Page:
(Photo: Courtesy of the U.S. Army)
First Lt. Dina Elosiebo has made women's history and Black history as the first African-American pilot for the D.C. National Guard in February. The Army made the announcement about its newest Army aviator on their website in March.
"When I think about the trailblazers who went before me and the adversity they continuously faced, be it gender, ethnicity, or simply doing what had not been done, it makes me realize I wouldn't have a story if it wasn't for them," Elosiebo said, according to the Army.
Elosiebo was given her "Army aviator wings" after she completed the Initial Entry Rotary Wing Flight School at Fort Rucker, Alabama. Regardless of race or gender, Elosiebo has accomplished something special that comes with rigorous training, according to Maj. Gen. Errol R. Schwartz, the commanding general of the D.C. National Guard.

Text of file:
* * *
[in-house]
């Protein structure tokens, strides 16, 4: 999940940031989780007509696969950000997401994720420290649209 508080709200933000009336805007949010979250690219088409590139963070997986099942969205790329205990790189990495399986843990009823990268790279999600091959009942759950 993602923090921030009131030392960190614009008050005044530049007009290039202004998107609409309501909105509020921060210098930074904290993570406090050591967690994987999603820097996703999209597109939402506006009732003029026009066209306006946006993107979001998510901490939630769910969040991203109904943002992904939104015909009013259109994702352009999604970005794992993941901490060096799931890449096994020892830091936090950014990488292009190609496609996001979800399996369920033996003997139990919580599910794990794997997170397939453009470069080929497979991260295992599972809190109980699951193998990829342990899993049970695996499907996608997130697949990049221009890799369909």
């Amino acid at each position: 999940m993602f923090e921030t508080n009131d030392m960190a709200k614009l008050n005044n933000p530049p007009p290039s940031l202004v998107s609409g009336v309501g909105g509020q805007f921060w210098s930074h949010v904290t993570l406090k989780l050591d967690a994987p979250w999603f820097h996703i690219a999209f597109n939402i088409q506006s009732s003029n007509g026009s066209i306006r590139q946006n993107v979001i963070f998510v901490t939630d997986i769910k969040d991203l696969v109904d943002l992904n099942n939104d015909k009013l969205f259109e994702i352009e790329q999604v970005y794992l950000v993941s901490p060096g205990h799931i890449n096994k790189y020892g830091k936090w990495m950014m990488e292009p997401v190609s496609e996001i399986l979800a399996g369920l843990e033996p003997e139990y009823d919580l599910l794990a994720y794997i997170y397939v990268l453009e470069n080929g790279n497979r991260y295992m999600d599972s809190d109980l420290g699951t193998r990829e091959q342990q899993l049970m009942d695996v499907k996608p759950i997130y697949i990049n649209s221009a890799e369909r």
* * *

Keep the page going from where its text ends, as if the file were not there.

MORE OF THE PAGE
"The diversity of our armed forces is what makes us strong," Schwartz said, according to the Army.
The Tuskegee Airmen, African-American pilots who fought in World War II, had a great hand in helping Elosiebo rise through the ranks to her current position. She has received support through scholarships from their association and was also mentored by some of the original pilots.
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